|Perl: the Markov chain saw|
Comment onby gods
|on Feb 11, 2000 at 00:06 UTC||Need Help??|
Of course, I didn't say it would be easier for you to parse.
I can parse the three lines completely in a single glance, not having to pause to even wonder if the details of some complex expression are worth worrying about yet or not. The whole point of the code is already tucked away in my head after that one glance.
But, no, I don't usually parse the flow while ignoring nearby details, because I find it rather time-consuming to construct the vague but complex (for me) "initializes $mol to something, but I haven't bothered to figure out what" concept. And such vague bits would just leave a mental snag to trip over repeatedly as I discern the purpose while mentally going over the flow. I find the factored-out bits need at least a nice name for me to be able to smoothly gloss over them when considering the flow. More often, I will understand some details of the factored-out bit before dismissing those details from consideration of the current flow (usually by assigning a decent name to that bit -- which is why subroutines are such a good way to factor out bits of complexity; they each get assigned a name).
The expression is complex enough that I can't tell that it is simply initializing the variable to one of a few different values just by glancing at it. Once I start to parse the expression it takes more effort than a glance. My eyes have to focus on several parts and move back and forth matching up the bits to construct the meaning. By the time I've parsed it enough to tell that it isn't calling some subroutine (that might do complex work), I've already spent more time on the one line then I would have spent on the several lines and yet I still don't understand what the code is doing.
Both of my multi-line versions parse effortlessly for me. I am not aware of even moving my eyes during the parsing. My mental focus smoothly shifts to each line, in order, instantly understanding the full code of the line and then the next line neatly snaps another detail onto the mental model without the need for any backtracking or restructuring.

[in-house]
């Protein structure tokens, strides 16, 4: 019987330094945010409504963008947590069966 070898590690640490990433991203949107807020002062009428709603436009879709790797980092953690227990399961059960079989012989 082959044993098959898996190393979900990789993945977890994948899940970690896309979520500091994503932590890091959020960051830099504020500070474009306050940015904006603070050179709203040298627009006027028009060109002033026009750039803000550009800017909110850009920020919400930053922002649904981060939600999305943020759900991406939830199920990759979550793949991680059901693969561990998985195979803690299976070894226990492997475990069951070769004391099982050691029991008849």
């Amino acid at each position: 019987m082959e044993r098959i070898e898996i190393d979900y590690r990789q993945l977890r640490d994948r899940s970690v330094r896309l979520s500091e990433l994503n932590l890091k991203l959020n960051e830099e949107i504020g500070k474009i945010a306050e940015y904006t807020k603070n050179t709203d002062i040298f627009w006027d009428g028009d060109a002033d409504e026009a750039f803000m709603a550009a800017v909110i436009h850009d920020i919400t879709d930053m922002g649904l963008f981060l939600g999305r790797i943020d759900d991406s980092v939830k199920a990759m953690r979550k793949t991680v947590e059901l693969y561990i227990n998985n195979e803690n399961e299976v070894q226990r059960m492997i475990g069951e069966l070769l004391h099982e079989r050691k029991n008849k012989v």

The worst problem of the relative bloat in number of lines is if the logical block of code (almost always a subroutine) gets pushed beyond "one screen full" and thus can't be parsed with just simple and fast eye movements. And that would usually lead to me being less "extravagant" or to factoring out some logical sub-section.
That is a relative strain to parse in comparison. My experience is that matching up parens is one of the most time-consuming parsing tasks for humans (I've tested it using slide shows and even people who claim to match up parens easily can't do it quickly, IME). The constructs involved are not visually apparent. I'm forced to individually recognize single characters and then mentally re-assemble the logical structure from too many tiny pieces.
This all reminds me of why newspapers print in rather narrow columns and how many people can read such very quickly without their eyes zigging back and forth (I don't think I'm one of those people, though).
There are two ways I might try to parse that one complex line. The way that always works is to parse the components of it in order. That is slow because the number of parts to parse is much larger (for me) in the one-line case than in the multi-line cases.
Using newlines to show each mental pause point, the code ends up in my head like:
And then I have to backtrack several times to line up the '(' and the ')' and to line up the 2nd ':' with the first '?' and then it isn't obvious to me when which of the three values get chosen until I mentally simulate running the code, putting the conditions and values into proper association as I go.
The second method is to glance over the code, recognizing the "obvious" bits and then filling in the gaps between them. That, for me, starts out as:
Then I have to visually and mentally jump between the two "noise" piles and (frustratingly) spend mental effort dealing with single characters. Worse, I then have to tie single characters that aren't next to each other together in a complex structure that isn't represented visually.
My last example gets parsed so smoothly for me. It is just 4 simple visual pieces that are also 4 simple mental pieces:
The second piece is the best example of why I prefer my version to yours:
'n/a' is the value that represents "not defined". This is so very much more obscured in your version of the code. It is a single visual and mental chunk in my versions. No re-assembly required.
Your mileage may vary, obviously.
Note that I'm talking tiny optimizations here. It might take me 1 or even 2 seconds to parse your complex line. But when reading code, spending that much time on a line is a very long time. When the lines aren't complex, I can scan a whole screen of code in 1 second and understand it.
And it isn't that I find your most complex line of code unacceptable or even fundamentally difficult to parse. I'd even write the following:
if I had a well-factored subroutine that barely fit on a screenful of lines with that as one of them.
But if I got the subroutine factored to be smaller, I'd get extravagant with those short expressions and be so happy to re-parse and understand the whole subroutine without even having to degrade out of just needing quick glances.